one stage may be active at any time (it is planned that eventually the range will be
    subdivided such that simultaneous stages may be active).
    Each shooter will be escorted by the SO and scorekeeper to engage his/her course of
    fire in turn. At the starting position the SO will call for the shooter to “load and make
    ready” Wait for the command from the SO. The SO will then confirm that the shooter
    understands the course of fire and will ask for confirmation that the shooter is ready.
    The SO will command “Standby.” This will be followed shortly by the beep from the
    timer.
    During the course of fire you may receive safety or procedural calls from the SO. In
    order of importance these include: Stop, Trigger, Muzzle, and Cover. It is recommended
    that you become familiar with these terms by reading the rule book. It is also very
    important to know the types of reload which are permissible and to master the
    technique, since this is an integral part of nearly every course of fire. This is covered in
    detail in the rule book. During the course of fire, unless you are actively engaging a
    target your finger must be outside the trigger guard, preferably indexed along the frame
    of the gun. [Rule #4 - Keep your finger off the trigger until your sights are on the target.]
    When the last shot has been fired the SO will command, “If the shooter is finished,
    unload and show clear.” The SO will need to see that the gun is completely unloaded.
    Again, follow the SOʼs commands one step at at time. Once the gun has been cleared the SO will instruct you to holster the gun. Many people, now full of adrenaline, are
    nervous and clumsy at this point. There is no rush. Take your time and ensure you
    donʼt sweep yourself or anyone else with the muzzle as you holster the gun.
    When the shooters from each squad have finished, and the last shooter has cleared
    and holstered his/her weapon, the range will be called safe and the officials will go
    forward to score the targets. Additionally, at this time all other shooters are requested to
    go forward to paste hits and reset moving or falling targets in preparation for the next
    shooter. When all shooters in a squad have had their turn, the squads will rotate to the
    next course of fire.
    Set-up and tear-down of the courses of fire require some manpower. If you can arrive
    early or remain after the match your help will be greatly appreciated. Exact change is
    also appreciated when signing-in. Thatʼs it! We hope your introduction to IDPA will be
    safe and enjoyable and that youʼll come back often.

    The most up to date info regarding upcoming matches can be found here: http://escambiarivergunclub.org/foru...splay.php?f=10


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  3. #2
    Super Moderator JWlineman's Avatar
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    Thanks for the info

    Sent from my SCH-I535 using Tapatalk
    --Insert inspirational quote here--

  4. #3
    50 CAL Stagman's Avatar
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    Do you have to join ERGC also to shoot IDPA? What is the round limit per mag 10?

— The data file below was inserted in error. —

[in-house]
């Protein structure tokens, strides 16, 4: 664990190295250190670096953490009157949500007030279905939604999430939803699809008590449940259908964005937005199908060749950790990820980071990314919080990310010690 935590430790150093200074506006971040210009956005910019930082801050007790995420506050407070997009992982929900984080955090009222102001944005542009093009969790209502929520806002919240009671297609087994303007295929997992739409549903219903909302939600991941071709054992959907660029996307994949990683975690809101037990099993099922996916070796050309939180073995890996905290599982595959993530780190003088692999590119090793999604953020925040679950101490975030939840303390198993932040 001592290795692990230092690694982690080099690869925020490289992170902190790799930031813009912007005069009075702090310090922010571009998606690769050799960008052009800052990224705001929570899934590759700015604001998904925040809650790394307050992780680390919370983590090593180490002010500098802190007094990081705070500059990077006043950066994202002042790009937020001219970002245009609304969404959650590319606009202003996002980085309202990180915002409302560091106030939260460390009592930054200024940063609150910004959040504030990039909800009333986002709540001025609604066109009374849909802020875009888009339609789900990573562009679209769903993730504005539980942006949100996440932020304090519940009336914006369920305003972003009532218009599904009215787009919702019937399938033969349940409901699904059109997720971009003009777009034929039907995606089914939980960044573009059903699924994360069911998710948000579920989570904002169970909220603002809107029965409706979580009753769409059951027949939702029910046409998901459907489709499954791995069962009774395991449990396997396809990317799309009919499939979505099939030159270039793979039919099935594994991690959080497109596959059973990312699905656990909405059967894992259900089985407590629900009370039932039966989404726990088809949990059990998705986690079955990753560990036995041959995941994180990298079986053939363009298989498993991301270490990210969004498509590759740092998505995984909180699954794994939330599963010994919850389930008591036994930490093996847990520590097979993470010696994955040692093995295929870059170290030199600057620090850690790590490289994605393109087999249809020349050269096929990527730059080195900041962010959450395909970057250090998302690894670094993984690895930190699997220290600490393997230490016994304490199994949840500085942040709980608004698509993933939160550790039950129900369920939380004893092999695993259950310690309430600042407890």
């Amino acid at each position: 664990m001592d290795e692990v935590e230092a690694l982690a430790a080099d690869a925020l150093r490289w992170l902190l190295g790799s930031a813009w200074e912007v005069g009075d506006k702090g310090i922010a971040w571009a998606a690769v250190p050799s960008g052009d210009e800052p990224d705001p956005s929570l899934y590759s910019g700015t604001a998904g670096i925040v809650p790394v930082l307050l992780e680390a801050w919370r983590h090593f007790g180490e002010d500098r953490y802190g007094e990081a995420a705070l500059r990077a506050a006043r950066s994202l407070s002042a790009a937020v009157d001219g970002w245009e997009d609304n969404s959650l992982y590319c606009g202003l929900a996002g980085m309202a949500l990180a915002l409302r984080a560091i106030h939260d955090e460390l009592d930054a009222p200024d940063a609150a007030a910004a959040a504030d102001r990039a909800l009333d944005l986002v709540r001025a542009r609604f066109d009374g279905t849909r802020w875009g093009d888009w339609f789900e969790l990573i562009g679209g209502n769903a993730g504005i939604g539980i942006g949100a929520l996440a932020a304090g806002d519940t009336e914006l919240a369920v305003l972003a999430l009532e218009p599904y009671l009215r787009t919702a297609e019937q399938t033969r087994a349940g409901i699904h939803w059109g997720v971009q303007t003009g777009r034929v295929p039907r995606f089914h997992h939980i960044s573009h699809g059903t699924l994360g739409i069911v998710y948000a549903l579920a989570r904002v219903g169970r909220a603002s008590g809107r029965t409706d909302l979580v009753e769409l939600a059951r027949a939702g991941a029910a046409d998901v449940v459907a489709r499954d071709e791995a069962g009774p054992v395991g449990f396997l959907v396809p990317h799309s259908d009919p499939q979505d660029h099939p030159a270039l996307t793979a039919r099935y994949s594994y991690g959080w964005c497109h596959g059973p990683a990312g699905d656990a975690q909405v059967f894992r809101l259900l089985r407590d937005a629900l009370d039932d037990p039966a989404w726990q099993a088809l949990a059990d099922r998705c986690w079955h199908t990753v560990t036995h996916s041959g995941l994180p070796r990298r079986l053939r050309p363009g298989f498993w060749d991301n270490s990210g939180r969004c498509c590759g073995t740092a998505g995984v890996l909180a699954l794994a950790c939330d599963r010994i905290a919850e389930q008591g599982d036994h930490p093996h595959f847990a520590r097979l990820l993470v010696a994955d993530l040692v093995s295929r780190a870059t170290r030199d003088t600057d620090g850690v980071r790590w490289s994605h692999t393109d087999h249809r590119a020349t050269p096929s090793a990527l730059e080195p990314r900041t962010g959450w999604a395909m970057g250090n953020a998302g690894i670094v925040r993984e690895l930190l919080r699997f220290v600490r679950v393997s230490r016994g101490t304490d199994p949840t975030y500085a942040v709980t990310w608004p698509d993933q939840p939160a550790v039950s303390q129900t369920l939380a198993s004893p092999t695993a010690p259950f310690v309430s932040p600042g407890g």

5. #4
    Retired ilintner's Avatar
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    Quote Originally Posted by Stagman View Post
    Do you have to join ERGC also to shoot IDPA? What is the round limit per mag 10?
    You do not have to be an ERGC member to shoot IDPA, the entry fee for members is $15, and non members is $20.

    The round limit is 10 +1 in the chamber for the SSP class.

  6. #5
    2M 1FTE TennJeep1618's Avatar
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    Quote Originally Posted by Stagman View Post
    Do you have to join ERGC also to shoot IDPA? What is the round limit per mag 10?
    You do not have to join ERGC, but you do have to join IDPA before you shoot your second match. I think it's $20 for non-ERGC members and $15 for members.

    Mag capacity limit depends on the division. SSP is 10, but I think CDP is 8.
    I learn the hard way.

    Resident trigger snob.

    My YouTube Channel <--- Link

  7. #6
    Super Moderator JWlineman's Avatar
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    First match you don't have to be an IDPA member but after that you do correct?
    --Insert inspirational quote here--

  8. #7
    12 GA Khaot1c's Avatar
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    Good stuff. I've participated in 2 of the events out here with the Hurlburt club. A couple of the guys have mentioned the ERGC. I'd like to give it a try.

  9. #8
    40 Watt Phased Plasma Rifle Choppa6's Avatar
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    Correct!
    Bacon!

  10. #9
    50 CAL Stagman's Avatar
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    I'm getting fired up to try IDPA, but first I need to get some practice time in.

  11. #10
    12 GA Khaot1c's Avatar
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    Download a timer app for your phone. Not matter what kind of plans you make they all go down the toilet when the buzzer goes off

    Sent from my SAMSUNG-SGH-I337 using Tapatalk